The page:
What is Specificity in CSS

Posted on Tuesday November 29, 2011 / by Yelvy Buitrago

Once you've dived into CSS you come across the term specificity.

What do most CSS developers do when they first start out? They learn the ropes on how to code out CSS and use a good frame of mind when it comes to UI architecture. Because lets all be honest, it never makes sense until you apply it. But what most don't realize is that you follow specificity guidelines without even knowing it. And this is the first battle to understanding one of the harder concepts to understand in css.

So what is specificity?

In simple terms, it's the weight of importance each selector/element carries when being applied. Did that make sense? Without all the very fancy terms… its how css applies style and who does it listen to when applying style.

There are four rules to remember when determining the specificity of a selector:

Elements or Selectors Weight
HTML Elements = 1
Class and pseudo-classes = 10
ID Descriptos = 100
Inline Styling = 1000

Here are a few examples to better explain the concept.

Elements or Selectors Weight
div, ul, li 3 html elements is 1 + 1 + 1 = 0003
div, .myclass 1 html element, 1 class is 1 + 10 = 0011
.myclass, a:hover 1 class, 1 pseudo-class is 10 + 10 = 0020
#yourid, p, ul 1 id, 2 html element, is 100 + 1 + 1 = 0102
< div id ="myid" style="color: #fff" > style set inline, 1 id, is 1000 + 100 = 1100

Looking at the number weight each carries explains why when you set something inline it will always overwrite any id, class, or html tag set in the style sheet. Inline carries the highest weight of 1000.

When you set a global rule to a UL and then you set a more specific rule to a class, the class overwrites it. Again the reason would be a class carries the weight of 10 while the UL element carries only a weight of 1.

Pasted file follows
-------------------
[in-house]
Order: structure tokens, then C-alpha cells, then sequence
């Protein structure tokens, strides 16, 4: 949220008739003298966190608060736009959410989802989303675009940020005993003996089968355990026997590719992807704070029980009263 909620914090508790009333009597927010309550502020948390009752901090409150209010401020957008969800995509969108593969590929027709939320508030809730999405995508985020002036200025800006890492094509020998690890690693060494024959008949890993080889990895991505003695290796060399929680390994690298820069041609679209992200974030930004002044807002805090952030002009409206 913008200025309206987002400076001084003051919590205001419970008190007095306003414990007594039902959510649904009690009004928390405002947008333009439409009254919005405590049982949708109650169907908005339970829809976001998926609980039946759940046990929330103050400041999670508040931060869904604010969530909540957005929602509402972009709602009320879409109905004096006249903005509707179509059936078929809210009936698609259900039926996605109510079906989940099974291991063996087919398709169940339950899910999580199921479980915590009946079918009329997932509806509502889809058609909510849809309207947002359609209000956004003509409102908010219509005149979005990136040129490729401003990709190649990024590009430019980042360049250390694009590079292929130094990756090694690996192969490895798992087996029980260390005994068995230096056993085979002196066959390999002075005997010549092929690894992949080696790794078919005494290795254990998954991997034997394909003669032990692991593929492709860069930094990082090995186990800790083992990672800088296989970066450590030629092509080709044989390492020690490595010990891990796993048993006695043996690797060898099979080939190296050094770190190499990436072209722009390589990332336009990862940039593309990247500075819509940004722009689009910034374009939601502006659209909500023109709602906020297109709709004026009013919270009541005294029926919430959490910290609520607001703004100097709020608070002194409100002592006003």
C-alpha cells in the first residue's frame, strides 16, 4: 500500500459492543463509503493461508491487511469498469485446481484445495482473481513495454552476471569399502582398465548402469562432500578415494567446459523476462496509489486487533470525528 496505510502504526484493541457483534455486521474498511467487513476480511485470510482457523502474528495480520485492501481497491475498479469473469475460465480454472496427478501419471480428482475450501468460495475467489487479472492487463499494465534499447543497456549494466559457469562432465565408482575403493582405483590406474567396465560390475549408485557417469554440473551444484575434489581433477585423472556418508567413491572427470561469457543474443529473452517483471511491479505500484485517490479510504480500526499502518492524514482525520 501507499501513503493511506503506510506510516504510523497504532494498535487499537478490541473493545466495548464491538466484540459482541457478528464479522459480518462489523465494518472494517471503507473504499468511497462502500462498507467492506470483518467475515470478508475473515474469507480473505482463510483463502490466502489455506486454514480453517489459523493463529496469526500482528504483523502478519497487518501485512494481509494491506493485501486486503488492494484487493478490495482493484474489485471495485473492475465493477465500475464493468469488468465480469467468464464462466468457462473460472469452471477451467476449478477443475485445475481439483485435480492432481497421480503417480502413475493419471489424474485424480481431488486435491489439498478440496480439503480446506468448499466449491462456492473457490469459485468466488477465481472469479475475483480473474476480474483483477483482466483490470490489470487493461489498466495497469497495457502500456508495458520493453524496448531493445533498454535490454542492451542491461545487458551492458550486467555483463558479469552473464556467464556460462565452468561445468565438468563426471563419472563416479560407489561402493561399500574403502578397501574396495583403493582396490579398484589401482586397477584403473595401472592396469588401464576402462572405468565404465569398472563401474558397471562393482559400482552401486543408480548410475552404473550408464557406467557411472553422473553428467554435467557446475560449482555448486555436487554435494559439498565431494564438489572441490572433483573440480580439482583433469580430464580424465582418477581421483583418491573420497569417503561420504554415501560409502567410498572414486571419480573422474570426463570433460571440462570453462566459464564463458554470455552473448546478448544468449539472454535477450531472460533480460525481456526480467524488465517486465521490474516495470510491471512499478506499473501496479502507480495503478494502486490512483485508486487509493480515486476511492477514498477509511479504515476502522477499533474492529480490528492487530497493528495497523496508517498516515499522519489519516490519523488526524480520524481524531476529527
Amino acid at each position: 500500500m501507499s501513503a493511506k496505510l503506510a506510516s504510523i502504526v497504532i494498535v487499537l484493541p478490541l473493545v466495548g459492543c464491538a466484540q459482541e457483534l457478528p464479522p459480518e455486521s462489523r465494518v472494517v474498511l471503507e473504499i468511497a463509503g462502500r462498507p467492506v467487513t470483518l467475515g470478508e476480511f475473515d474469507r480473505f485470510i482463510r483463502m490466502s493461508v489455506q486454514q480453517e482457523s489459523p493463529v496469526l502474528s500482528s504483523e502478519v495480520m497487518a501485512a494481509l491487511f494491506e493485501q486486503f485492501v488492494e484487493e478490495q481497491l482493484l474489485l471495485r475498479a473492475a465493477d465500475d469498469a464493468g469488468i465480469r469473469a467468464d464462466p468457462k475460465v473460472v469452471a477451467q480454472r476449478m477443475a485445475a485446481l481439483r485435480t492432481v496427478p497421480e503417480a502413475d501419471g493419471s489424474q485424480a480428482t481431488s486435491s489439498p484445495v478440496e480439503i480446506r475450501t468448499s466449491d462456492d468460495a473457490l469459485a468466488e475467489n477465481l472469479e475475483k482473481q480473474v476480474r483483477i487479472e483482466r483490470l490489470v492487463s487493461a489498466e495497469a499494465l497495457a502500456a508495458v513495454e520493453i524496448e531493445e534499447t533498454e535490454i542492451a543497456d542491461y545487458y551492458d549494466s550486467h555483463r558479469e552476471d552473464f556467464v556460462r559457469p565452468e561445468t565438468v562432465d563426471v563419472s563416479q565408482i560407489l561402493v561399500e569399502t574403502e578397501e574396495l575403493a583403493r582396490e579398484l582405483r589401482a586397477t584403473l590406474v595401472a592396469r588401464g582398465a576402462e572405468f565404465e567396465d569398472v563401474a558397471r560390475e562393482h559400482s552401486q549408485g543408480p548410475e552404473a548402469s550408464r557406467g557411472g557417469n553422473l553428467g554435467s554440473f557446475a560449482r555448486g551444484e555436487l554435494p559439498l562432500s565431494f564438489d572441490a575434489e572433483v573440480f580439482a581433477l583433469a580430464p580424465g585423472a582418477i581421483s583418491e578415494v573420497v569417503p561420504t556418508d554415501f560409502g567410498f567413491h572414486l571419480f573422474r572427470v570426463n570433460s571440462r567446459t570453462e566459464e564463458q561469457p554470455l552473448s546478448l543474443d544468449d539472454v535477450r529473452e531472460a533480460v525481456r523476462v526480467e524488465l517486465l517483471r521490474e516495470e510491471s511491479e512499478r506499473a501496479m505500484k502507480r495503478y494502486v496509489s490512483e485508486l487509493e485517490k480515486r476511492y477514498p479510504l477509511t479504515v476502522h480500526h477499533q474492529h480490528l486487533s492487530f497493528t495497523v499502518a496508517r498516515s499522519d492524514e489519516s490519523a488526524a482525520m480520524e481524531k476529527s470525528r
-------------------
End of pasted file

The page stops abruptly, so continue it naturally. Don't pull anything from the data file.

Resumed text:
If you were to give a < div > an id and a class and you happen to set a rule of color in both, the rule that would take precedence would be the id. Reason again lies in that the id has a weight of 100 and the class is only of 10.

So going back to my original comment of how we follow specificity but we might not know it is simply saying if the rule of specificity was not met you would not be able to make sense of how your html elements are inheriting rules and why. As you learn to trouble shoot CSS, you slowly start to understand specificity and follow its guidelines.

This comes very handy when working in larger scale sites that have many developer hands in the pot. As a CSS developer you would need to understand how to trouble shoot the weight specifications in each rule and find the way to either overwrite the rule or find how to remove it.

So when someone throws to you the fancy term of "specificity", just answer them, "its the base principle of style inheritance!" This tends to be a very popular interview question.

Happy CSSing!!!